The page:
'Everything was on fire'

The hours that brought Lahaina to ruins

About 2,000 miles from mainland United States, Maui faced the threat of destructive wildfires on August 8 that would soon erupt into an inferno. More than 100 lives would be lost. Much of the touristic and economic hub of Lahaina, on the island’s western edge, would be reduced to ashes.
A perfect storm of conditions led to the deadly blazes. The drought blanketing swaths of the archipelago played a major role. Hurricane Dora, meanwhile, churned in the Pacific several hundred miles south. The islands were not under hurricane warnings. Still, the storm's resulting low pressure, paired with a high pressure to the north, created strong winds that would fuel the destruction. 
Quickly spreading wildfires ignited into what Gov. Josh Green described as likely the “largest natural disaster in Hawaii's state history.” Several fires hit Maui hard, leaving over 2,200 buildings damaged in Lahaina alone. Here’s a look at what happened – and what lies in ruins.  

Tuesday, August 8

12 a.m. HST

A brush fire emits heavy smoke in Maui’s Upcountry region, later growing to about 1,000 acres. At least 50 people take cover at an emergency center.
Image: Smoke blows across the slope of Haleakala volcano on Maui on August 8. Matthew Thayer/The Maui News via AP

6:40 a.m.

As the Upcountry fire is raging — shown on the map as hot spots on satellite data — a smaller brush fire fueled by strong winds from Hurricane Dora prompts evacuations near a Lahaina school. Fire officials declare it 100% contained just before 9 a.m. The early Lahaina fire doesn’t yet register on satellite.

9:26 a.m.

The National Weather Service in Honolulu issues red flag and high wind warnings as the fire threat increases. 

3:30 p.m.

A Lahaina fire flareup prompts evacuations, a road closure and shelter-in-place advisory on western Maui.
Courtesy Jayson Duque

3:43 p.m.

Lt. Gov. Sylvia Luke, Hawaii’s acting governor, issues an emergency proclamation to activate assistance from the state’s National Guard.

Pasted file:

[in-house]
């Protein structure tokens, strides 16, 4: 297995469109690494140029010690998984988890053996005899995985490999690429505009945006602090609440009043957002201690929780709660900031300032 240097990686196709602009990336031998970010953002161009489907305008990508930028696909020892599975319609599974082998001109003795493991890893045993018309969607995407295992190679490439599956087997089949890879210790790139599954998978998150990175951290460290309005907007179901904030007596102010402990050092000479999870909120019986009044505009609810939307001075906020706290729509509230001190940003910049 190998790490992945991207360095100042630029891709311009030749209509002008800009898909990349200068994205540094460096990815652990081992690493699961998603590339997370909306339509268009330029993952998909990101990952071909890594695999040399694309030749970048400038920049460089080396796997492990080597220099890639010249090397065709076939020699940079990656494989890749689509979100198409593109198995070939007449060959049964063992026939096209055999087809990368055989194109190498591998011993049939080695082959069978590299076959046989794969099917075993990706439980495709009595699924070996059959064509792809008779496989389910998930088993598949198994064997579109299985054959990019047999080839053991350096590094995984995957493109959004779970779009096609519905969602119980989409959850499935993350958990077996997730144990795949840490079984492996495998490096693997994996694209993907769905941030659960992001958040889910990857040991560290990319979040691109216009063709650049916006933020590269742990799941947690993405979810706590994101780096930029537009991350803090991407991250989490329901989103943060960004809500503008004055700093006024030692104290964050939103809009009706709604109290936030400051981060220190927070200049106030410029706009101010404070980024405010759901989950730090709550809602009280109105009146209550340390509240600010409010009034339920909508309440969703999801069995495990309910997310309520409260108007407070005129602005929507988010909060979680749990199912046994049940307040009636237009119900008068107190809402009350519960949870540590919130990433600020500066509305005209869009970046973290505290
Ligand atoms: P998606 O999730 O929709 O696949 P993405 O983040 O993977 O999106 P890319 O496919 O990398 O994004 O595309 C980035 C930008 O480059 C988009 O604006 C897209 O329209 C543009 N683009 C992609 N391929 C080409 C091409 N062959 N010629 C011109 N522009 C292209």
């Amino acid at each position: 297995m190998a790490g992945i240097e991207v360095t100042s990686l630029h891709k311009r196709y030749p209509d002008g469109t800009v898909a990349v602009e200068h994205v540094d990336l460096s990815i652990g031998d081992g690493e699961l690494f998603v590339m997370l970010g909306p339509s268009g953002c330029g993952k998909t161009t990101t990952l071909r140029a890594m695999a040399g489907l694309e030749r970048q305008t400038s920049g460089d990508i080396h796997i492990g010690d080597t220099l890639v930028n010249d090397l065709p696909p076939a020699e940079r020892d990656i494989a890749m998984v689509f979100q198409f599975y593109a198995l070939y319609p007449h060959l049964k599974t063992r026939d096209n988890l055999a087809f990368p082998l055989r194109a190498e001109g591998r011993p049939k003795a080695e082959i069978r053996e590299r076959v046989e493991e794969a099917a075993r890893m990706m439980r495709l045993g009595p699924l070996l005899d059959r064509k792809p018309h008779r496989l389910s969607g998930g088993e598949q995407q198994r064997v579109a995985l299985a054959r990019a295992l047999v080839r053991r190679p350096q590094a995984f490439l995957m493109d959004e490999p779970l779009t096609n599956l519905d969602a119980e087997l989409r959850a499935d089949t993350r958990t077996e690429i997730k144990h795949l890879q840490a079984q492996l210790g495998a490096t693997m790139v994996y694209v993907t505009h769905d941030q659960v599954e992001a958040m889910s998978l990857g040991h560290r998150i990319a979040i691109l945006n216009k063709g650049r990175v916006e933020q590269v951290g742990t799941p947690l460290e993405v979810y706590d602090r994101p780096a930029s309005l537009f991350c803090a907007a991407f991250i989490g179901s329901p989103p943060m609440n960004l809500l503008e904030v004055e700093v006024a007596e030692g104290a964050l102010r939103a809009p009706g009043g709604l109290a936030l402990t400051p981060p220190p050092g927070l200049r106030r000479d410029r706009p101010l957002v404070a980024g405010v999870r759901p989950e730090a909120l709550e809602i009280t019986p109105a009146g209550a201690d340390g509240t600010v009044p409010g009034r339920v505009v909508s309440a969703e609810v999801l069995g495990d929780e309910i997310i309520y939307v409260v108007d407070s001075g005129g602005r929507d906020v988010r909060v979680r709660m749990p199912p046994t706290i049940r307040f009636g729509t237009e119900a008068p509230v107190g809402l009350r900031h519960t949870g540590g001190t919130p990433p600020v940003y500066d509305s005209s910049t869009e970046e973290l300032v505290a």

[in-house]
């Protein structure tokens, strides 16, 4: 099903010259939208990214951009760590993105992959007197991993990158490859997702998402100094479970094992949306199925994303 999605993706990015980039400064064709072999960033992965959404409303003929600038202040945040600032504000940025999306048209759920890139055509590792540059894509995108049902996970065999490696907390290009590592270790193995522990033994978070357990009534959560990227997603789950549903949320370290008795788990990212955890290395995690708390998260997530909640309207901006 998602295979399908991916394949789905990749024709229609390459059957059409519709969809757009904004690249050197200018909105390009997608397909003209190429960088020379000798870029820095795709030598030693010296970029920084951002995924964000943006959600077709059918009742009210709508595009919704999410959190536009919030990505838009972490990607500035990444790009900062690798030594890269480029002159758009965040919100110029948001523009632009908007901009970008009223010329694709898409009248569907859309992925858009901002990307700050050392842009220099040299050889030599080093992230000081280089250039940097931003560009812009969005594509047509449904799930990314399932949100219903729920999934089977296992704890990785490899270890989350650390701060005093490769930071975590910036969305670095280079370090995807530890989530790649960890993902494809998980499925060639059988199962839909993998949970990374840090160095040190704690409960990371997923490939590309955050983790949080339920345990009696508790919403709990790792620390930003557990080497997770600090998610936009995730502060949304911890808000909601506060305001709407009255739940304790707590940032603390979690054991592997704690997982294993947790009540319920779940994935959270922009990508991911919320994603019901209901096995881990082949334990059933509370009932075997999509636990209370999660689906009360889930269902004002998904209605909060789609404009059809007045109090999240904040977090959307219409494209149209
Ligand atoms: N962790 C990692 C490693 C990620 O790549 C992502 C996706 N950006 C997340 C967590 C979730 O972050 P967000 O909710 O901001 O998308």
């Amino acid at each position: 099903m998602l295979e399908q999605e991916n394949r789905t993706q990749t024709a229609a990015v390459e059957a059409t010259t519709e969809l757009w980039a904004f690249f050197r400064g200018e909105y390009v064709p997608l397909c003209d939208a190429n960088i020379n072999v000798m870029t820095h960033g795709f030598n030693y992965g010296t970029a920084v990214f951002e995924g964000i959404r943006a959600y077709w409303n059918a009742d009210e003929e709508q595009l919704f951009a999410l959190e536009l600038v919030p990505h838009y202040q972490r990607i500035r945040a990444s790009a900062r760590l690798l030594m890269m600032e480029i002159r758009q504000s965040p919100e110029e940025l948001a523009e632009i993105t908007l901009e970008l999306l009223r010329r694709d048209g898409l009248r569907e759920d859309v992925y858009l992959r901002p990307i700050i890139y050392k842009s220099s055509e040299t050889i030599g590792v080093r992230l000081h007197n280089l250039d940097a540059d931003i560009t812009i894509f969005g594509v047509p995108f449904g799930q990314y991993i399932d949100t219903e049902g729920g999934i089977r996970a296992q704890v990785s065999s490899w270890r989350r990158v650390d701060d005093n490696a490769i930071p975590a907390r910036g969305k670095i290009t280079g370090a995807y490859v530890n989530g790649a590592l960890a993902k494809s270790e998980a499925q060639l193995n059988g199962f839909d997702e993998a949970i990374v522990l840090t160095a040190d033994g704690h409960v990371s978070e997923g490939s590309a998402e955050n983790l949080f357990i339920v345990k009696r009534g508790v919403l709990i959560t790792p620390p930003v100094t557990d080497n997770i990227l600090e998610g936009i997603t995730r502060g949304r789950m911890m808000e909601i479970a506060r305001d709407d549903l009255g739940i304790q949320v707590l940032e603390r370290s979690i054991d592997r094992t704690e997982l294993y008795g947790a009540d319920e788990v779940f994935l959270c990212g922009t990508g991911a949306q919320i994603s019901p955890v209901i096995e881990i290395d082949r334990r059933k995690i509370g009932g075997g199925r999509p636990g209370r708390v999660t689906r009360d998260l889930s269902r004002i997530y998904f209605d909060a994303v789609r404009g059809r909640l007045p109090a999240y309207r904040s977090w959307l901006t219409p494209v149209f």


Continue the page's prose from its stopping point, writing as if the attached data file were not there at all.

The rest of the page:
People watch as smoke and flames fill the air on Front Street in downtown Lahaina on August 8. Alan Dickar via AP

4:45 p.m.

Evacuations continue for several Lahaina neighborhoods after an earlier flare-up closes the Lahaina Bypass.
A video shot by resident Jeff Melichar as he evacuated his home on Tuesday, August 8. The video shows the area around the Salvation Army on Shaw Street. Courtesy Jeff Melichar/TMX

5:50 p.m.

Air Force veteran Bosco JR Bae, who is new to Hawaii, tried to save his Lahaina apartment building Tuesday from the raging flames. He grabbed a water hose to stop the spread. 

“Everything was on fire. At one point I had to stay on the ground to wait for the thick smoke to clear.” 

The blowing embers in the wind looked like it was raining fire, said Bae, who fought the fire with a friend for a couple of hours before it became too much to handle. They evacuated around 8 p.m. local time. 
Officials drive through areas impacted by wildfires on Tuesday, August 8.  Courtesy County of Maui
Video of Lahaina resident Jonah Grace Tomboc, 21, sheltering on the rocks by the sea during the afternoon of Tuesday, August 8, 2023 as fires ravaged Lahaina in Maui, Hawaii. Courtesy Jonah Grace Tomboc

9:45 p.m.

The Coast Guard begins rescuing people entering the Pacific Ocean to flee the fiery, smoky conditions. They help at least 14 people, including two children. 
Flames and smoke are seen on the shore of Lahaina from a United States Coast Guard boat on August 9. USCG
Breathing through a wet shirt didn’t stop heavy smoke from seeping into the lungs of Steven Potter as he ran from his car and for his life near Lahaina’s Front Street on Tuesday. 

“I was coughing up black,” Potter told CNN. 

“People fled toward the water,” he said. “We ended up waiting down on the rocks for eight hours until firefighters came to rescue us.” 
Steven Potter was among those stuck near Front Street as fire surrounded him and trapped his vehicle. Courtesy Steven Potter

11:52 p.m.

The Hawaii National Guard deploys on Maui as wildfires burn out of control, says Maj. Gen. Kenneth Hara, Hawaii's adjutant general. 
Image: Waiola Church and nearby Lahaina Hongwanji Mission are engulfed in flames along Wainee Street in Lahaina on August 8. Matthew Thayer/The Maui News via AP
Christina Lovitt watched the boat she had put “every penny” into go up in flames over the water on Maui Tuesday evening. 

“To see this beautiful thing I’ve spent my life on just disappear — it was just the most tragic thing,” the boat captain told CNN. 

Some good came of her time on the water that night. Using a smaller boat, she and others aided the Coast Guard and rescued 5- and 6-year-old children among those who had jumped into the Pacific Ocean to escape the flames.